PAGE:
Summer Journeys: Bringing Joy to Ukrainian Children

With the end of the school year rapidly approaching, Tafties are solidifying plans for their time away from campus. For many Taft students, summer plans include opportunities to continue living the school motto, "Not to be served, but to serve." And while some apply for Taft travel grants, and engage with established programs across the globe, others find their own way to make a difference—including Luca Gatti '24 who dedicated time last summer to supporting the people of Ukraine.

"I really felt for the people of Ukraine when I saw what I perceived to be the inhumane targeting of civilian cities," says Luca. "I really hated what was happening and thought it a great injustice. When my father began organizing our summer plans last spring, he proposed doing some community service and I immediately told him I wanted to do something to help the Ukrainian people."

Luca and his dad contacted friends living abroad, who led them to BrodyLand, a Hungarian hospitality group whose community center, The Workshop, had assisted Ukrainian refugees since the beginning of the war. By June of last year, they had served more than 15,000 meals to Ukrainian refugees, and were preparing for their next venture: establishing a summer camp for Ukrainian children ages 6 to 16 on a farm 40 miles from Budapest. Luca and his family committed to supporting the program.

"In just three weeks they organized the camp for about 200 children in the middle of the Hungarian countryside, with the idea of letting them enjoy a peaceful care-free time away from the stress of their new situation," Luca explains. "Shoestring funding came together quickly from Ukrainian and Hungarian donors. My father provided transportation for the food and some of the campers on the first day. I planned daily activities for the campers, and served them three meals each day."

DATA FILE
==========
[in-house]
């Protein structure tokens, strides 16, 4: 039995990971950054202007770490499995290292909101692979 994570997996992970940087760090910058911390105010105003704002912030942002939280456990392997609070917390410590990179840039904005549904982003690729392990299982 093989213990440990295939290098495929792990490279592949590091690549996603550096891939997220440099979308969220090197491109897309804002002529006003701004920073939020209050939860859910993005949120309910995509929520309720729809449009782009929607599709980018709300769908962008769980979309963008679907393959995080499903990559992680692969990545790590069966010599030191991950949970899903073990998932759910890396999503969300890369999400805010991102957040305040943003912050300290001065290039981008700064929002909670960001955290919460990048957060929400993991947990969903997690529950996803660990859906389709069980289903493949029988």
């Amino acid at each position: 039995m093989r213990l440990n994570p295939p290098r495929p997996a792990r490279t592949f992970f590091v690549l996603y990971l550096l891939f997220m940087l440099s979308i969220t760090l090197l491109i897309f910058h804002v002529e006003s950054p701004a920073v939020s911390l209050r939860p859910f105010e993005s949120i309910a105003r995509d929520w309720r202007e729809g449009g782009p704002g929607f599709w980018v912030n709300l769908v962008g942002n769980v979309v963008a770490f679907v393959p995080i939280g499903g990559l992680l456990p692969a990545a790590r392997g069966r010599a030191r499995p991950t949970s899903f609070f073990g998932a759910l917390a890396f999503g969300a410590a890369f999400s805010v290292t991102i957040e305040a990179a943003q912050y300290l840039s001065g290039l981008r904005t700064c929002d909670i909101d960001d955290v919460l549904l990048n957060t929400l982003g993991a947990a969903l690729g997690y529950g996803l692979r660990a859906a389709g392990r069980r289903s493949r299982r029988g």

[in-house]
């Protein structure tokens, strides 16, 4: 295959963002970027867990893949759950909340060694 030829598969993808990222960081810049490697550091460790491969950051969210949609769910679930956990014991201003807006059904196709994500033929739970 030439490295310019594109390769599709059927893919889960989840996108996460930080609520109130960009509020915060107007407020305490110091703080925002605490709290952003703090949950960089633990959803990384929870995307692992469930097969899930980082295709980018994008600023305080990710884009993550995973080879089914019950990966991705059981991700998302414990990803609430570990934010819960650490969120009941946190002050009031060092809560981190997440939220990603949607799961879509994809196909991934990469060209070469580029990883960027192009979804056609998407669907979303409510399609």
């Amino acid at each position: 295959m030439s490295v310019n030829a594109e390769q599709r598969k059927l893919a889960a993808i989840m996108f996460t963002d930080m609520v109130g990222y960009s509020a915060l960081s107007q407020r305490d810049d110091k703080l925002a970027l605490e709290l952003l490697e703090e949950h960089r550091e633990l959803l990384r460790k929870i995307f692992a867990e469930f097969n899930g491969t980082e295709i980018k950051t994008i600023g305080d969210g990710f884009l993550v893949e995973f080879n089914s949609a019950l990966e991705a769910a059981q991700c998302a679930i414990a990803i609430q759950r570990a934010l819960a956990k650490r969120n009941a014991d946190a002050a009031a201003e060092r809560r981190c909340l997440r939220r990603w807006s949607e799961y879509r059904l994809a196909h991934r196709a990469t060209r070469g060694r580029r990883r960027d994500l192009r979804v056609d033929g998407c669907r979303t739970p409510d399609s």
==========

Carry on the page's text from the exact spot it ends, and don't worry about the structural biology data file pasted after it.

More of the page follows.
Ukrainian children

For three weeks, Luca dedicated long days—usually 7:30 am to 10.30 pm—to bringing a measure of joy and comfort to the campers. Throughout the day, children engaged in sports and games, swam in the farm's pool, did arts and crafts projects, and connected with the staff—and with each other—in small groups.

"There were usually fun community activities after dinner, such as dancing, a mini-play, or singing and singing contests. Then we headed back to the rooms, where I would attempt to get a room with seven of the older boys (13-16) to go to bed," Luca notes.

Luca worked to teach basic English skills to the campers, while also working hard to learn functional bits of the Ukrainian language. In the end, it was the children, themselves, who had the greatest impact on Luca.

"Many of these children had lost everything and had to suddenly leave their country and live in a new land. Yet, all the children at the camp were happy, despite their loss. One girl told me that her father was a soldier in the army. She said because of his assignments, he often could not call her and her mother for several days. When he didn't call, they wondered if the previous conversation had been their last. Another told me of the nonstop bomb warnings throughout each day, and how they spent much time in the hallway of their building to stay away from the windows. Max, an 18-year-old camp counselor, explained that he missed his family but could not return to Ukraine because he would have had to fight. He also shocked me when he said that the influx of refugees caused the city he was from in Western Ukraine to swell from 150,000 people to nearly a million. Their situation really put things into perspective for me. I have been affected more by so much less. Their resilience is something I now think about constantly."